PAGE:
The New York Yankees shocked the world and upended most projected 2024 rosters on Wednesday when they succumbed to internet rumors and actually promoted Jasson Dominguez. The move came after the 20-year-old phenom had spent just nine games at Triple-A (and hit .419 in the process).
This decision is somewhere between silly and inspired, but fears about causing long-term damage to Dominguez's game in case he has a difficult month are probably overstated. If there's one thing we learned from Dominguez's 2023 campaign, it's that his adjustment period may be a little longer than we'd like, but there's always a pretty potent light at the end of the tunnel.
This summer, that light was his insane July and August that we feared might never come, but which swiftly propelled him to the game's highest level when it arrived. Not only did he solve Double-A pitching; he torched it, which carried over to a brief cameo in Scranton and (hopefully now to) a showcase in the Bronx.
The reputation that proceeded Dominguez's signing, as a teenager, was always patently absurd. Bo Jackson, Mickey Mantle and Mike Trout comparisons did him no favors, and threatened to invite scorn on his career even if he ended up, say, a four-time All-Star and 15-year starter (aka a bum, per WFAN callers). Dominguez The Man and Dominguez The Martian are two different entities, but it says a lot that the human being, while battling absurd expectations, has still managed to embrace the outsized persona foist upon him.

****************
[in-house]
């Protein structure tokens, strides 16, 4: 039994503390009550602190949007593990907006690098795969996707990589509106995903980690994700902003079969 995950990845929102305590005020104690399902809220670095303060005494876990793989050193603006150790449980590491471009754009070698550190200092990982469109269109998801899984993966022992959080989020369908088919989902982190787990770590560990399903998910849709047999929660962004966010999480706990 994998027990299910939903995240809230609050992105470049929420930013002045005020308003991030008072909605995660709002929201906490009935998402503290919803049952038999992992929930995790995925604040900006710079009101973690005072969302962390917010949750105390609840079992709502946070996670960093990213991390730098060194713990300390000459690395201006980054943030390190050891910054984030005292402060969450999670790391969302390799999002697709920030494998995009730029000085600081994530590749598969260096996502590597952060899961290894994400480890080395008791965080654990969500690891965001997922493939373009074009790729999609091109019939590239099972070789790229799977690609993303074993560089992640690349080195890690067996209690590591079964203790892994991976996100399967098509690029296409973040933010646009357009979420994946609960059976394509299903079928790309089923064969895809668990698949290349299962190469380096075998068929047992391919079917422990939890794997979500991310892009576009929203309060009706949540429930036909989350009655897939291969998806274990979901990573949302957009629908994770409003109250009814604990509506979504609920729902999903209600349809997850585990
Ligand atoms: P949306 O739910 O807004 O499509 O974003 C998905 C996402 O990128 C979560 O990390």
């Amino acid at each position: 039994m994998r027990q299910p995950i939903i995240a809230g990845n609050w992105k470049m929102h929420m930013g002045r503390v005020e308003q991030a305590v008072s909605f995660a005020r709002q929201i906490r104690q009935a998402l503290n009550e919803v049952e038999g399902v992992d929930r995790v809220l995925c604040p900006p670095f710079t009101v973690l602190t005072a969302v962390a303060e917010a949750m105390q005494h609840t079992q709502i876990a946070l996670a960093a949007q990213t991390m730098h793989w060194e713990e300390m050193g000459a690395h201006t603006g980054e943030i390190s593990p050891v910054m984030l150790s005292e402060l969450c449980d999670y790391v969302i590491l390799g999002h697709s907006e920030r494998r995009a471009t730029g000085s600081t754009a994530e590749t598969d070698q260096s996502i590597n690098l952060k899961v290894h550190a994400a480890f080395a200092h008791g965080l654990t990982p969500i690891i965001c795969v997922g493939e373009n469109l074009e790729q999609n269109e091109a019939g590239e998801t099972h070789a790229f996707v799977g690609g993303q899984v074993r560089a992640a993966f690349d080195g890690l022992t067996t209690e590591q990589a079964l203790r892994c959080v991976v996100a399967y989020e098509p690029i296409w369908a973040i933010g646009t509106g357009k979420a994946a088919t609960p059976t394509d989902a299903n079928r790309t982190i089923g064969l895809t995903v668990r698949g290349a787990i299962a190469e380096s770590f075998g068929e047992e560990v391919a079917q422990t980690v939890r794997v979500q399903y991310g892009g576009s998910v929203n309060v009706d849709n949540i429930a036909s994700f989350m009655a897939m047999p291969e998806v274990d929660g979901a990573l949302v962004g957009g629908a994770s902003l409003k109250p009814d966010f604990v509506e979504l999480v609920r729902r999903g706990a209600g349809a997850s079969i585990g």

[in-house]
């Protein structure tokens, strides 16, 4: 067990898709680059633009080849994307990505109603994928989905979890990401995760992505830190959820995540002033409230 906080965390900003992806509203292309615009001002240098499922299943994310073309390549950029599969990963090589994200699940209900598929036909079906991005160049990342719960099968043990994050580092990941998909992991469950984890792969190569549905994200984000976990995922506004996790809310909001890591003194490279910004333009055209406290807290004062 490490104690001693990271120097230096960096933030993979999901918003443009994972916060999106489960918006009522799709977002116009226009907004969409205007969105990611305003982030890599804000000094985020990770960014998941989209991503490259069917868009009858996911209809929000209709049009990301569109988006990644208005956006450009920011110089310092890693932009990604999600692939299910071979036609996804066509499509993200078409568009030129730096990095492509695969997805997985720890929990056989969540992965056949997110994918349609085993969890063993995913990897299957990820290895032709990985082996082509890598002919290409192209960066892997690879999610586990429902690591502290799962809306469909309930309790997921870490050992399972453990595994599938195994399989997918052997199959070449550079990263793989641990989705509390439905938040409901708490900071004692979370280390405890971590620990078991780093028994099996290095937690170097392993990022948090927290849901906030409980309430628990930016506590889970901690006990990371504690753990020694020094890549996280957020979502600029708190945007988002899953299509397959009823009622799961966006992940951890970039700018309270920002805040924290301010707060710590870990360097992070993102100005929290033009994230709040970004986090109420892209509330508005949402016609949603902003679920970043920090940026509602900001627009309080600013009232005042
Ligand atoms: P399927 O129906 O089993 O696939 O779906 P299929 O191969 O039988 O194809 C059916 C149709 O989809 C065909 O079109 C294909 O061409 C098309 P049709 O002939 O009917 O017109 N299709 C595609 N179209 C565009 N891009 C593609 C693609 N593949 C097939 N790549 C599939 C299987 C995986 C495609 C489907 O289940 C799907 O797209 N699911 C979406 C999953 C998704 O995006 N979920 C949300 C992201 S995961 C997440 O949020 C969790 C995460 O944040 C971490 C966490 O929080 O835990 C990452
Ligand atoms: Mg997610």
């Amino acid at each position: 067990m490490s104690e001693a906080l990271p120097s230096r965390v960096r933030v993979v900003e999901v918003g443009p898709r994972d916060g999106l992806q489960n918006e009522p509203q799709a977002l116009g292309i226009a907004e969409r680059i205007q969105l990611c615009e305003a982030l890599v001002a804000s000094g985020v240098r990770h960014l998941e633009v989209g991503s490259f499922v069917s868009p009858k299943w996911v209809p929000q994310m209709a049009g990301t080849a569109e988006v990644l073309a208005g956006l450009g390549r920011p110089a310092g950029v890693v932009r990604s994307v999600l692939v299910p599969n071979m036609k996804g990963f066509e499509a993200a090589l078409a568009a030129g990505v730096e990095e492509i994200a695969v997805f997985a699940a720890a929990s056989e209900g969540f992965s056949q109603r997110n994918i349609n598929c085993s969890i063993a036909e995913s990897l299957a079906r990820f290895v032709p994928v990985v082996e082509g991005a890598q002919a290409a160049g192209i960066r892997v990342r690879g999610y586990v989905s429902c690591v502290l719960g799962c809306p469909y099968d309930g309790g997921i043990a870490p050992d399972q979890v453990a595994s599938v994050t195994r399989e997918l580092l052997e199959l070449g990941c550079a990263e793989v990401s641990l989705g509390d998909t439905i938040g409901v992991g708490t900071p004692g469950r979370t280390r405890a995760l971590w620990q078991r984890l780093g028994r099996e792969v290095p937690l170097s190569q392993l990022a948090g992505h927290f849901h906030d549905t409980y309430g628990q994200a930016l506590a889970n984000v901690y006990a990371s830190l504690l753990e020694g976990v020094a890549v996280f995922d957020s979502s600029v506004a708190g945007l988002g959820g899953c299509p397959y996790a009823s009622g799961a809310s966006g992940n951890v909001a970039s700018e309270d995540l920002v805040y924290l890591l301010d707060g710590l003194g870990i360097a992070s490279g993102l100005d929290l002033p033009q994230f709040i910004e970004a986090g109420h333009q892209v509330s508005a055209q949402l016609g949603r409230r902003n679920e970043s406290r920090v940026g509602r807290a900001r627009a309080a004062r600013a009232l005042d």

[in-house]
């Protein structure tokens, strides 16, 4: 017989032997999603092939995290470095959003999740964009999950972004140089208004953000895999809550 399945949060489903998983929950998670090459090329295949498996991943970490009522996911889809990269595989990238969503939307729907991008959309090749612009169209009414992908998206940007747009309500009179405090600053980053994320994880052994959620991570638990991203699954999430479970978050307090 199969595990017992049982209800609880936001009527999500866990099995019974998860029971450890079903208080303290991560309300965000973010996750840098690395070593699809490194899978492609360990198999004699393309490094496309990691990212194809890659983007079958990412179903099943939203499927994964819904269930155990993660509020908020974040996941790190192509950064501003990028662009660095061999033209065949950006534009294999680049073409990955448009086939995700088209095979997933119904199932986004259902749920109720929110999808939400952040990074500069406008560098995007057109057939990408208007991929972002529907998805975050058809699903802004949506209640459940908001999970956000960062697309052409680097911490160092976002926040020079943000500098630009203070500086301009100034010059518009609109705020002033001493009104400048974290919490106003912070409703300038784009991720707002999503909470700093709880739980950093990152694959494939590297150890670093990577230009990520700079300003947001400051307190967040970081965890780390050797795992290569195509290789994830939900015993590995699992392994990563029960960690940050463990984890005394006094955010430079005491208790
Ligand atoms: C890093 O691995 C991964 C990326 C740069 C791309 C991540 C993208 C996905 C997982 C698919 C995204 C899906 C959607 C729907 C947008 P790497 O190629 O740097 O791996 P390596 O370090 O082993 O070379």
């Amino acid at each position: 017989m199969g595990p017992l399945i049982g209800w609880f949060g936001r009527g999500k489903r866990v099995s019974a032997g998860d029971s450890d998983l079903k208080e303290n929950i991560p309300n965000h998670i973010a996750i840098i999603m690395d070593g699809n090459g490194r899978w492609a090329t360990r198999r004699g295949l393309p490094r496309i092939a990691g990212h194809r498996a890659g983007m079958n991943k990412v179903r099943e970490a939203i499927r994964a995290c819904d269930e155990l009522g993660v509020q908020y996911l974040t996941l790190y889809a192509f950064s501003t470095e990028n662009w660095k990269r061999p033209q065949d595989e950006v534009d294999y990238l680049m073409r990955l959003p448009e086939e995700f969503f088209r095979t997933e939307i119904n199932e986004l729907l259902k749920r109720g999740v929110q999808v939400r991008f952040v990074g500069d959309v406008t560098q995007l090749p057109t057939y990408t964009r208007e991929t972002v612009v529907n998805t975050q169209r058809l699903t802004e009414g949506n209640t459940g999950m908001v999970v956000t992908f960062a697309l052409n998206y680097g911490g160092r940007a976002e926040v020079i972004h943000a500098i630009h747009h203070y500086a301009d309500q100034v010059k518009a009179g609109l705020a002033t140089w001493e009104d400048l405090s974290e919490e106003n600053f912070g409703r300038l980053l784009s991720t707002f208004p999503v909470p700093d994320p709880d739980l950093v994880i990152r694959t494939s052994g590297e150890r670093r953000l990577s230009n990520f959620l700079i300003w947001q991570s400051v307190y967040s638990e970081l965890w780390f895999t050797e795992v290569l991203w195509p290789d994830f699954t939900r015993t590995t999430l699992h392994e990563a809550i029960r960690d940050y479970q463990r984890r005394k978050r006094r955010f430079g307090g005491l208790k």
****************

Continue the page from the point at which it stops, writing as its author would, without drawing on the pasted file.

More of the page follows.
One fan recounted a hilarious encounter at the airport that went viral this week following Dominguez's promotion. Unsure of who he was speaking to at first, this fan got a crash course in Dominguez's outer-space aura after asking him if he'd enjoyed the games in Tampa.
Yankees Jasson Dominguez, Austin Wells jersey numbers released
Dominguez and Wells will reportedly start with Nos. 89 and 88, giving Yankee fans a bunch of fun throwback jerseys. No word yet on what jersey number Dominguez's alter ego The Martian will wear.
When all you do is gaze at Dominguez's slash line, you miss the full story. You miss the absolute lasers his bat is capable of producing rather effortlessly, from both sides of the plate. You miss the blazing speed that allows him to score from second base on routine dribblers. You miss the electricity in his gait and the swagger in his swing.
He may never reach his ceiling, but also ... he just might. And right now, his limits are infinite. The worst part about Dominguez being promoted early is that the myth begins to evaporate slightly sooner. The best part? He just might be that good.